Last time I went up was in my completely 2019 JL. There's nothing particularly challenging. But it is a nice drive.
Now I have 35s and a 3.5" lift and most importantly -- in my opinion-- sway bar quick disconnects. I got a chance to play around in the red mud hills a little this time.
We turned off onto the Lake Erwin trail and skipped the less interesting parts of Burns as you head down to Baldwin.
My brother's electric Sahara did most of the trail on battery alone.
Beautiful scenery (the Joshua Trees are amazing)with just enough "challenge" in spots to make you feel like you're offroad and not on a dirt road. A 2wd could do this trail with good tires and no fear of flooring it through a few spots.
I ran the trail east-west from Pioneertown to Big Bear and it was amazing! Maybe not the most comfortable during the summer - 90F and no aircon, but beautiful nonetheless. From the arid hills and the canyon at the start, to the avenue of Joshua Trees and bristlecone pines, and the semi-welcome sight of civilization (and the promise of a cold beer), this has been one of my favourite trails so far!
It took me just over 3 hours including stops at some of the mines. I did all of it in 2WD in my XJ (3" w/ 31's aired down to 20# and loaded down with overlanding gear), although I basically let the vehicle creep in 1/2nd gear up all of the rocky hills to save wear on my suspension. It's rated as easy, but good tires are necessary and caution is needed if you drive a stock height vehicle. Not saying that it can't be done, but I think you'll be more at ease if you have an extra inch or two. A majority of the trail is rocky (nothing crazy, but go slow and save your tires) and the hills can be challenging if you pick a wonky line. I usually go out by myself so I'm overly cautious, but if you have a buddy with you and you'd like to have some fun, the area around Rose Mine has a few hill climbs and woops that look like a great time for a properly equipped rig!
Fun trail from Big Bear to Pioneer Town (or vise versa). Some mildly challenging spots, but no real need for 4-wheel drive, just some clearance. A stock Land Rover Sport followed us down without any issue. A few offshoots to play around on, and some mines to explore. Great views and variety of scenery. We caught a glimpse of a young buck running across the trail in front of us closer to Pioneer Town (5:10 in the video). Took us under two hours to complete. Take the time to walk around Pioneer Town before or after, depending on start/finish, it's a pretty cool place and still an active movie set.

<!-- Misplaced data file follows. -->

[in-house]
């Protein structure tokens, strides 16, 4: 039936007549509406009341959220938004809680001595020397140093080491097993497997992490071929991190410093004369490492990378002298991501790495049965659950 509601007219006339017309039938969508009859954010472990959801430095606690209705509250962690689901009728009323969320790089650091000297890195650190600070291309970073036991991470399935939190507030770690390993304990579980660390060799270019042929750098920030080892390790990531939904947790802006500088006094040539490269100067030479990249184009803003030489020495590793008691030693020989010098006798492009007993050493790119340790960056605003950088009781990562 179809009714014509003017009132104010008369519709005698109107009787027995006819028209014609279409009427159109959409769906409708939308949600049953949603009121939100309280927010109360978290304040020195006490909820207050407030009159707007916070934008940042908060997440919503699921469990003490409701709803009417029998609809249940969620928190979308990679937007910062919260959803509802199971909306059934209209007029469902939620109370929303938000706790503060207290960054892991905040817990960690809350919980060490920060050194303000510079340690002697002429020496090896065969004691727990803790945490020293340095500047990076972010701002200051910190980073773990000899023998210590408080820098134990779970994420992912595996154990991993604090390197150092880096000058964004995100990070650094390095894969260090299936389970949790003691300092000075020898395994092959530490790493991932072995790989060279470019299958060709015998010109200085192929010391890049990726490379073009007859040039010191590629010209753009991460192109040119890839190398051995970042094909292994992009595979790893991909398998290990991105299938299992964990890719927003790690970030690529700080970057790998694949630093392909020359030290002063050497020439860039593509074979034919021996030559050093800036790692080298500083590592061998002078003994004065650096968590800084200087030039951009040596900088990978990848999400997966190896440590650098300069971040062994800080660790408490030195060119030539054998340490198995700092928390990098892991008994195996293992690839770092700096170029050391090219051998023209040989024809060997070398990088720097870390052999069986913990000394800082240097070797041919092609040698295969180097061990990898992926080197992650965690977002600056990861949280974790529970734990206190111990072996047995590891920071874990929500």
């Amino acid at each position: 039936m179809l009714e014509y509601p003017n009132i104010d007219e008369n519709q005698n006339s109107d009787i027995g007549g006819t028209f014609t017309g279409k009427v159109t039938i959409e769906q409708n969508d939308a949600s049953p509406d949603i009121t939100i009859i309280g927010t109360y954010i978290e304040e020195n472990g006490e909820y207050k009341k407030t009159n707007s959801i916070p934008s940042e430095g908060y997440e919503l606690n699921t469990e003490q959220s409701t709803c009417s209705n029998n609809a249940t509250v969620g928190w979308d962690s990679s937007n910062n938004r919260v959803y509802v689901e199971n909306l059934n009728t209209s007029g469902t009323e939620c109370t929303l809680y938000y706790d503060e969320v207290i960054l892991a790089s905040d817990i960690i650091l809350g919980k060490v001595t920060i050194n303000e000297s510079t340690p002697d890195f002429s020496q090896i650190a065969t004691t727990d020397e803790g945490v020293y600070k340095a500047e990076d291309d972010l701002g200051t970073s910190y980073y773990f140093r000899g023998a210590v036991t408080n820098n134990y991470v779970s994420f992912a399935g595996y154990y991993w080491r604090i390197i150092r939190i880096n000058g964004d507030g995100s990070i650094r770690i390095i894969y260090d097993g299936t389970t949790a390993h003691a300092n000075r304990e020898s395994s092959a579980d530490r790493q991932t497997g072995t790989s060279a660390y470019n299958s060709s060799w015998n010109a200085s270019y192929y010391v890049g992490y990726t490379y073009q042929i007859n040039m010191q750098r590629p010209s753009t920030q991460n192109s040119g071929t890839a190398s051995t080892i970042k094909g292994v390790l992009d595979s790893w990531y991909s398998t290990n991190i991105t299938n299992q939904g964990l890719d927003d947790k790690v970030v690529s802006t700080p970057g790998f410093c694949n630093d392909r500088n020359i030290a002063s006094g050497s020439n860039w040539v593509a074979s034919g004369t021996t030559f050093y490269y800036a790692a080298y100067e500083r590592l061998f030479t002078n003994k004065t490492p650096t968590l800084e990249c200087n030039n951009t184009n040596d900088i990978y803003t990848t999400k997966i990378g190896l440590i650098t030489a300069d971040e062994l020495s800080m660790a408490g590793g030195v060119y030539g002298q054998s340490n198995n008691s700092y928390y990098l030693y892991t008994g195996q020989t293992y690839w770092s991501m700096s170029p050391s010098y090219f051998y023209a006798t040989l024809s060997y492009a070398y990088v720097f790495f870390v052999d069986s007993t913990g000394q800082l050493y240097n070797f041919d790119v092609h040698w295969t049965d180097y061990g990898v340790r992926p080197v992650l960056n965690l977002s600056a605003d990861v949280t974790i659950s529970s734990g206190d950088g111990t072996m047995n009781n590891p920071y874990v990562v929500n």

A few sections of the trail to give you an idea. *Video is actually HD, but seem to be getting some distortion between the camera and windshield?
Easy trail in our 3rd gen Tacoma TRDOR w/2" lift and 33 MT's. Ran with some friends with a mildly-lifted JKU and a full size Dodge 2500. No issues, plenty of scenery and pull-outs to enjoy some drinks along the way. Such a great experience running from high desert to Big Bear and noticing the geography, flora and fauna change when passing through different biomes.
Very cool trail. It was fun going from desert all the way into snowy mountains. Even with recent snow, the trail wasn't too challenging, just a few rocky sections that required us to slow down a bit. We also saw four wild Burros just hanging out on the side of the trail.
My friend Robert was my trail backup when I lived in California. I’m now mapping trails in Idaho. Robert is doing an excellent job of running the trails and providing much needed Trail Reviews, check out this review from 8/25/20
We entered at Baldwin Lake on our way to Rattlesnake Canyon Rd which is way point 1 on the map. Hikers and 4wds in both directions on this road. Long sections of exposed rock will prove right your decision to air down. We stopped and looked for evidence of the Old Pontiac down the hills but it was cleaned up nicely it appears.